By Michael Birnbaum
Washington Post Staff Writer
Monday, April 12, 2010; B01
Tim Hwang wasn't old enough to vote for Barack Obama. But that didn't prevent the Rockville teenager from volunteering for the campaign or taking pages from Obama's playbook in his own successful run for office.
Hwang, a senior at Wootton High School, was elected a student member of the Montgomery County school board last year, in part by campaigning among the county's 142,000 students with a Web site modeled on Obama's.
Hwang is the only board member with a blog, he has a volunteer staff of about 20, he posts videos about education issues on YouTube, and he has held town hall-style meetings at which students have been able to air their concerns.
Obama won big on college campuses. But as Hwang and other student leaders in the Washington area show, middle schools and high schools were taking notes, too.
"A lot of the stuff I did came from the Obama campaign," Hwang said. "One of the big untapped things that people hadn't looked at was social media," which, he said, help students become more involved in nitty-gritty local issues. "It's very easy for them to debate abortion but more difficult to debate what's happening in their own back yard," he said.
Most school boards in the Washington area have student members, but they often seem like stage dressing rather than important parts of the cast. In many Northern Virginia school districts, a different student holds the post every month. The students aren't elected, and they don't vote.
Hwang was elected by Montgomery's middle and high school students. He and Edward Burroughs III, Hwang's student counterpart in Prince George's County, vote on most issues, although not on some of the most crucial ones the board faces, such as the budget and personnel. They both pushed hard this year, unsuccessfully, for full voting rights.
But Hwang points to some triumphs. He advocated a change to a policy that gave students a failing grade after five unexcused absences, something that he said alienated teenagers and made them more likely to drop out.
In Prince George's, Burroughs is the only student to have been elected twice, officials say: in 2008, when he was a junior, and last year, as a senior. That has given him more time to learn the issues and fully take part in Prince George's sometimes complicated political life -- such as when he unsuccessfully tried to dethrone the board's vice chairman and nominated a board ally to the position instead.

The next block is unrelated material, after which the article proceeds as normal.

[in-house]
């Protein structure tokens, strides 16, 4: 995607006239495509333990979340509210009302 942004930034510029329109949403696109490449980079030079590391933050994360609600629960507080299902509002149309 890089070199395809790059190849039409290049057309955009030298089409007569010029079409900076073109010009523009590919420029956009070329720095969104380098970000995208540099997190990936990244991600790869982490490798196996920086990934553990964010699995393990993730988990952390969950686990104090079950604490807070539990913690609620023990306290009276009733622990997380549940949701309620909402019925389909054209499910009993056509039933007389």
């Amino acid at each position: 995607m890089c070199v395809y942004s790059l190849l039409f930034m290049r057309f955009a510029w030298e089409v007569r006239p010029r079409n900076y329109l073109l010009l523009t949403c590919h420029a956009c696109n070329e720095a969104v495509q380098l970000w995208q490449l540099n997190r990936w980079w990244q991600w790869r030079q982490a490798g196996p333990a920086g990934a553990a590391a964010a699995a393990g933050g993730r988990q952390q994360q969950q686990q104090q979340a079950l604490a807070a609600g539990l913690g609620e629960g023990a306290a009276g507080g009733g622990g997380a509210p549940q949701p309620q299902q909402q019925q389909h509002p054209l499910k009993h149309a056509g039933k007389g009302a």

Burroughs said he has been able to advocate for student-friendly policies in his time on the board. Students seem to treat him as their link not only to the school board but also to the county government in general.
"I had a student Facebook-message me and ask me if I could call [County Executive] Jack Johnson and tell him [his] street isn't plowed yet," Burroughs said. "I said, 'Sure, I'll tell him that my street isn't plowed, either.' "
In Montgomery, full vote or not, Hwang has made an impression on many school board watchers.
At a hearing on the county budget last week, Charles Feamster, an assistant principal at Watkins Mill High School, leaned over to a colleague and pointed out Hwang with admiration. Feamster said he didn't know Hwang but had heard him speak.
"He's a phenomenal speaker, and he really does a good job making the student perspective heard," Feamster said.
Not everybody is convinced that student members have a deep impact on the board's business.
Other members say they respect Hwang, "but I can't see how they really consider him a peer. He's a teenager," said Louis Wilen, a frequent critic of the school system. But, he said, "it gives students a feeling that they have some say," adding that Hwang in particular has been good at driving student involvement.
Alex Abdun-Nabi, 16, a junior at Winston Churchill High in Potomac, said he had never been involved in student government before he saw a public Facebook query from Hwang seeking volunteers. Abdun-Nabi sent a response and became projects director. He organizes events and does other outreach work.
"A lot of students . . . don't realize that they can make a difference," he said at the budget hearing last week, where he was one of about a dozen students in a room that overflowed with union groups and parents. He plans to be involved in board work next year as well.
A number of students have used their board service as a springboard to later involvement with schools. Heather Iliff, a member of the Prince George's school board, served on the Anne Arundel school board when she was in high school. Anne Arundel is the only county in the nation that extends full voting rights to a student, officials say.
In Prince George's, Burroughs is planning to attend the University of Maryland and has been mentioned as a possible candidate this fall for a regular school board seat, as has David H. Murray, who lives in Prince George's and is the student member of the Maryland State Board of Education.
But future board members beware: It's a lot of work. Hwang said he spends 20 to 30 hours a week on board work. He's able to do it in part because he has enough credits to attend school only in the morning.
"A lot of times I'll come home at 11 at night, and my mom will ask, 'Where were you?' And I'll say, 'Mom, I was at a budget work session,' " Hwang said.